Friday, March 16, 2012

Wind farm a "win, win"

The recent news that Apex Wind Energy, a Charlottesville company, is huntin' and peckin' at the Augusta Regional Landfill as a possible wind farm should be applauded and encouraged by residents of Augusta County as well as the cities of Staunton and Waynesboro. If studies prove favorable, Apex may lease plots on the landfill to build 15 or so wind turbines, providing a multi-use function at what is basically a single use facility (there is a law enforcement shooting range at the site). The lease will provide a new revenue stream to cash strapped local governments and the wind farm will be a showcase of government/business partnerships and highlight the potential of renewable energy right here in the Shenandoah Valley.

Landfills have a finite lifespan and there are limited uses once the site is closed. Many landfills are simply capped and closed and never used for any productive purpose. We've all heard landfills being converted and having a new and different life - for example Mount Trashmore, a Virginia Beach park, and some localities have installed solar panels at closed landfills. The wind farm would provide a "forever" use for the Augusta Regional Landfill that wouldn't necessarily preclude other potential development that might arise in the future.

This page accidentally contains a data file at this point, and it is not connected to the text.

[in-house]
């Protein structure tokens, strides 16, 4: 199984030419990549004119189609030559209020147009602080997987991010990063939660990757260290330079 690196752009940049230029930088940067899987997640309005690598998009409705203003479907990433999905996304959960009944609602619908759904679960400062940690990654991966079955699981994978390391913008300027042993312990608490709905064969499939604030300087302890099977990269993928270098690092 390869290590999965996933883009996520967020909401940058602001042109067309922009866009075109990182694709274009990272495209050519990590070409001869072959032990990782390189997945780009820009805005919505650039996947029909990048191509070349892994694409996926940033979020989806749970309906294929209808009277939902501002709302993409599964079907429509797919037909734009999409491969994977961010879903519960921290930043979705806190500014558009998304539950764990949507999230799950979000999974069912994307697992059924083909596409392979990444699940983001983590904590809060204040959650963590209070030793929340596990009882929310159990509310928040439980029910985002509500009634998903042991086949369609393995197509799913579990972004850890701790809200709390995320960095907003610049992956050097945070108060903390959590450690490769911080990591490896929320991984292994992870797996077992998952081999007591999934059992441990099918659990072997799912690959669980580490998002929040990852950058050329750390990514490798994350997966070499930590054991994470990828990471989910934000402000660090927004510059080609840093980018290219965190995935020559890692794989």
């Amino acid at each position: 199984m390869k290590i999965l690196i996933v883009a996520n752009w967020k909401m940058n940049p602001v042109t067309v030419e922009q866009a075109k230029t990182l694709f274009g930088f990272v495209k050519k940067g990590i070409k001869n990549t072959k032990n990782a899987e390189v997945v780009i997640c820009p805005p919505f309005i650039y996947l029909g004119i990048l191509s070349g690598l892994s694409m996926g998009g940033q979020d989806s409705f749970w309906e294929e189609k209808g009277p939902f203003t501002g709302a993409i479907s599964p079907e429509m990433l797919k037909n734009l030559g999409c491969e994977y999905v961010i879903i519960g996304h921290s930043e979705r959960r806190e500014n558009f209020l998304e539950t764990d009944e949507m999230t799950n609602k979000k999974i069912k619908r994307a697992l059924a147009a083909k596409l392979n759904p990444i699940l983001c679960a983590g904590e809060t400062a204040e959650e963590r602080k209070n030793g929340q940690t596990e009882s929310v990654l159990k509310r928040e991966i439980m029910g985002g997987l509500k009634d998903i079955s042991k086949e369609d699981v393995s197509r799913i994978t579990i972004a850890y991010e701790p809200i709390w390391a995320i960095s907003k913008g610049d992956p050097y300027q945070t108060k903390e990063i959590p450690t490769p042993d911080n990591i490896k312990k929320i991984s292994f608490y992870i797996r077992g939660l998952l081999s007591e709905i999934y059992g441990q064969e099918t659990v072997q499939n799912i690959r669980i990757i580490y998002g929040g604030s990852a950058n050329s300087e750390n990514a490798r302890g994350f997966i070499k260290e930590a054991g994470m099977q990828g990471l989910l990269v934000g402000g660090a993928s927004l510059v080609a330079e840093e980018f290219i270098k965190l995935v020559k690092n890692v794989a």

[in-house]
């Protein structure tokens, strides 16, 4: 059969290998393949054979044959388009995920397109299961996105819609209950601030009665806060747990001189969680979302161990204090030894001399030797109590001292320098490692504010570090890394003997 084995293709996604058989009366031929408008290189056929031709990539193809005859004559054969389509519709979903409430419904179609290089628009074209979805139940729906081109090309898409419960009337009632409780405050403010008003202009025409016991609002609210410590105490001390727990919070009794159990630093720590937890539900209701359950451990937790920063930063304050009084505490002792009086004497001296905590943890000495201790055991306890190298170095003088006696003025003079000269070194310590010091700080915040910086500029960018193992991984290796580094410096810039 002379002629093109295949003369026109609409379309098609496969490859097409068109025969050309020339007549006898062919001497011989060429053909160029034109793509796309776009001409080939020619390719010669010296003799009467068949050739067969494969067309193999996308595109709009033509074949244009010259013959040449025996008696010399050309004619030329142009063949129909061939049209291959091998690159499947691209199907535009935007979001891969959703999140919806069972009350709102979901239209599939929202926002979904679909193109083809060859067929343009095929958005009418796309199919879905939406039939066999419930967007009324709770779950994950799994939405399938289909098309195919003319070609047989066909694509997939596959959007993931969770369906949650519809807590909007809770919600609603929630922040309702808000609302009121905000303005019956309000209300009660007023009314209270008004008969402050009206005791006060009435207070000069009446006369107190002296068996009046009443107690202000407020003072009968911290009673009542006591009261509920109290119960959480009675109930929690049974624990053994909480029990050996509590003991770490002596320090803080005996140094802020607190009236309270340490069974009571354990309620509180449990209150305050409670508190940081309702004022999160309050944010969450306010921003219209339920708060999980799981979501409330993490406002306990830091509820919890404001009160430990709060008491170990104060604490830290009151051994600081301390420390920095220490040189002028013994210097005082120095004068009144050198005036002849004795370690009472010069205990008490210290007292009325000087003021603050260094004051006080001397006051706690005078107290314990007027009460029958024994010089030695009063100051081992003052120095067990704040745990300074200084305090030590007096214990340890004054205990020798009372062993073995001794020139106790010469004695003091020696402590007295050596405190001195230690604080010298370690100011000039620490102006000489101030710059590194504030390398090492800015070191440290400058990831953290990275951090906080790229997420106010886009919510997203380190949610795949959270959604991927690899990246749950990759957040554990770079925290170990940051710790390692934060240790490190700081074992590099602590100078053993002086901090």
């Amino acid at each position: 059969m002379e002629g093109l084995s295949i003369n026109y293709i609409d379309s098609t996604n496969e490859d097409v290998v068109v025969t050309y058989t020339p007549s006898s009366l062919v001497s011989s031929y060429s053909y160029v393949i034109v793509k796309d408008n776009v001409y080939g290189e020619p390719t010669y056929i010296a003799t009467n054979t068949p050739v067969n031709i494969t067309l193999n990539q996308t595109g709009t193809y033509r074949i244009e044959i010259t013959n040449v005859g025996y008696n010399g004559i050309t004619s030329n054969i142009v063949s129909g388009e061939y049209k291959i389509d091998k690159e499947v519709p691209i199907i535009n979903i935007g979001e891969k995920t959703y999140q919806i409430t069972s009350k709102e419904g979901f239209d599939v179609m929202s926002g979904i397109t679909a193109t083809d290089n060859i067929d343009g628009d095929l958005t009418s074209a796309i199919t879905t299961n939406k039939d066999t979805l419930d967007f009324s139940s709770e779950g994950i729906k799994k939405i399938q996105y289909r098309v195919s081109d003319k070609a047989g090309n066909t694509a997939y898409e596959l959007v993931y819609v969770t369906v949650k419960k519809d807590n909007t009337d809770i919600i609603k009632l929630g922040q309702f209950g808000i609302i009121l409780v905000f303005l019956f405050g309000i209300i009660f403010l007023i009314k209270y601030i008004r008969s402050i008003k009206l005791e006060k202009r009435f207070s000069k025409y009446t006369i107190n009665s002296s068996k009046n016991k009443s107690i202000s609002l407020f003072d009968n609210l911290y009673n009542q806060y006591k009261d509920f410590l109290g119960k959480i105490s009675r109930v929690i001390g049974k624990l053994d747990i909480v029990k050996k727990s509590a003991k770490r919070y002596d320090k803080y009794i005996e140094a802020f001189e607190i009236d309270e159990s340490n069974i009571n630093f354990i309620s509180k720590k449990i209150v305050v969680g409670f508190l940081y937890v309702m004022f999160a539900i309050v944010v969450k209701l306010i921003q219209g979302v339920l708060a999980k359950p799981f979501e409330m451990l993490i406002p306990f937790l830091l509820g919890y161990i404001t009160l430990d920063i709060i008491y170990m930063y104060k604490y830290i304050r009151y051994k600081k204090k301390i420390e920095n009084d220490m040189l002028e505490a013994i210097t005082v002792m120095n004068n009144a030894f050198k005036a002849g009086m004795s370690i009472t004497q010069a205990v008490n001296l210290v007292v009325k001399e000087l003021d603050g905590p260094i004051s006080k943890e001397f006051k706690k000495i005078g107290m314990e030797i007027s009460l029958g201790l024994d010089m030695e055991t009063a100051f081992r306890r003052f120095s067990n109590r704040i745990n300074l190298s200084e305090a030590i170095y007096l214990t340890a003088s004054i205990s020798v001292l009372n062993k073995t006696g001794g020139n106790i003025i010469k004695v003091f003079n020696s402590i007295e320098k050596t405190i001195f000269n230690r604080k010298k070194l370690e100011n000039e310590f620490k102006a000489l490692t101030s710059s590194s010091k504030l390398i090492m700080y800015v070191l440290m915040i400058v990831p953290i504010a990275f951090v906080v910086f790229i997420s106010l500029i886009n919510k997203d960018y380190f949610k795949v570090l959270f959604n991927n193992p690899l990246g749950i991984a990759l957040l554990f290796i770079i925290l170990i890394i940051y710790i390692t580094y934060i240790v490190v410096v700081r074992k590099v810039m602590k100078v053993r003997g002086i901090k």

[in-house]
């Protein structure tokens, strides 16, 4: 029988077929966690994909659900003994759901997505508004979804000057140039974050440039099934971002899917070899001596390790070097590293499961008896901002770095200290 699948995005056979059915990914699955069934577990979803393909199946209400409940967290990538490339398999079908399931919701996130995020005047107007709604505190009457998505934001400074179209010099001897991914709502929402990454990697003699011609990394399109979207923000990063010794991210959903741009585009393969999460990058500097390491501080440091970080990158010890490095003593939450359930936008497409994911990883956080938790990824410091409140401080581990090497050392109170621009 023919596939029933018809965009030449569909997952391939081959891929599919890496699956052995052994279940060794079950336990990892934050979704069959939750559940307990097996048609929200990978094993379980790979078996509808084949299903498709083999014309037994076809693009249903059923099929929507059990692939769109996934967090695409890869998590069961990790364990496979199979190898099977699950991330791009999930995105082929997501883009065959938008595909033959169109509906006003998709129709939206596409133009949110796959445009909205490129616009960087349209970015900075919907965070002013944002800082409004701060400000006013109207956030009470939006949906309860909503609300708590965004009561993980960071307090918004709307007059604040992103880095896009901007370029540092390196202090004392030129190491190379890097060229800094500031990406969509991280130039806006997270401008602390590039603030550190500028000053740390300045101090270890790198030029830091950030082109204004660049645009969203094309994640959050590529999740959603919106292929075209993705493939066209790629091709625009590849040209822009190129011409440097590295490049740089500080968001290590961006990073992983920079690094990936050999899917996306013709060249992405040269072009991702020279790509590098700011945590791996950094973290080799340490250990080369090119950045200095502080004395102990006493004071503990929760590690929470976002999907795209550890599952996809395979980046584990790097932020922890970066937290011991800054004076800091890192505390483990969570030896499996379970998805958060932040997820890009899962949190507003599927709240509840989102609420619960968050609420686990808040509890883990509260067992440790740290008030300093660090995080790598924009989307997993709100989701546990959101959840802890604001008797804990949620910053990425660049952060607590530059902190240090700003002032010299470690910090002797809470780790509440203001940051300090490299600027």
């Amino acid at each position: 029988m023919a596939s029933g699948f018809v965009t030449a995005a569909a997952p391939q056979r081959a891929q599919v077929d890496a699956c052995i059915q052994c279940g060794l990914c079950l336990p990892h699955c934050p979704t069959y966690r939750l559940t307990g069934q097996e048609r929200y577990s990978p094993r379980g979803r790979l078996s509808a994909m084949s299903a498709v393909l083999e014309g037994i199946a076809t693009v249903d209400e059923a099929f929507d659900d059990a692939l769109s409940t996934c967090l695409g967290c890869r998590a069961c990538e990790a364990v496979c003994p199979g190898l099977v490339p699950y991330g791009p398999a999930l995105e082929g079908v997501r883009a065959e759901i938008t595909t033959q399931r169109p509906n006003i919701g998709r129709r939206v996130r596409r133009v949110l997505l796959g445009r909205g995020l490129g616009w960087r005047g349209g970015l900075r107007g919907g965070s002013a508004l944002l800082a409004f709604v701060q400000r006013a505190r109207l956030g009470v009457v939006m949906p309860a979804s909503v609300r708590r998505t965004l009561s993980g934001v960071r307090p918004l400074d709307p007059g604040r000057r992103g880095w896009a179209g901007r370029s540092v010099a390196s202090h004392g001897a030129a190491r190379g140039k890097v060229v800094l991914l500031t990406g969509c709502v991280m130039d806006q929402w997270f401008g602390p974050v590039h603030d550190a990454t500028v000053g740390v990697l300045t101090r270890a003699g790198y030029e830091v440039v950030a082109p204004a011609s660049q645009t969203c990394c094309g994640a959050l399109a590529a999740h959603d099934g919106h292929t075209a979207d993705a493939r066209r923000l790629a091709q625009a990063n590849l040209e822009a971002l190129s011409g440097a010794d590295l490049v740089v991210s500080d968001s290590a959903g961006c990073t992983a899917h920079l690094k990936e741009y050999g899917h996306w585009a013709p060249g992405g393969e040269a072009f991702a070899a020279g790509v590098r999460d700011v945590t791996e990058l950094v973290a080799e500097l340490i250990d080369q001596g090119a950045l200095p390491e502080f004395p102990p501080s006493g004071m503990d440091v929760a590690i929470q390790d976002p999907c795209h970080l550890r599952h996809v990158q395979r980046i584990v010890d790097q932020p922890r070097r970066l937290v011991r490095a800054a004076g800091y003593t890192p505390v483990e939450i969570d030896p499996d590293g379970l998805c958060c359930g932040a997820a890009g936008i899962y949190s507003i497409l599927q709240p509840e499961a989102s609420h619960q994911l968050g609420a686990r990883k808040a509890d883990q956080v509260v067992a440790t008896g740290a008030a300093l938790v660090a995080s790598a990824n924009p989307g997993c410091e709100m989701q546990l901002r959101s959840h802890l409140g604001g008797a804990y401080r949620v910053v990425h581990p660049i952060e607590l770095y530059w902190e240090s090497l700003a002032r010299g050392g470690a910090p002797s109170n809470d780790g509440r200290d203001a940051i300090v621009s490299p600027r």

Apex has considerable experience in wind power technology having worked on projects in 21 states and seems to be a growing and successful firm. Over the past two years Apex has acquired interests in various renewable energy companies and recently raised $10 million in venture capital. In short, Apex isn't some unproven start-up without a solid track record.

As the Chairman of the Augusta County Board of Supervisors, Tracy Pyles, noted, "We would be able to take what is a huge burial site and turn it into a revenue producer for our county. That's just win-win across the board." I'd say it is something to crow about!


Anonymous said...

Who gives a crap? wind energy won't supply 2% of our needs. go ahed with this if you want, but the future is in coal.

Steven said...

And what then happens when all the coal is used up or not economically feasable to extract?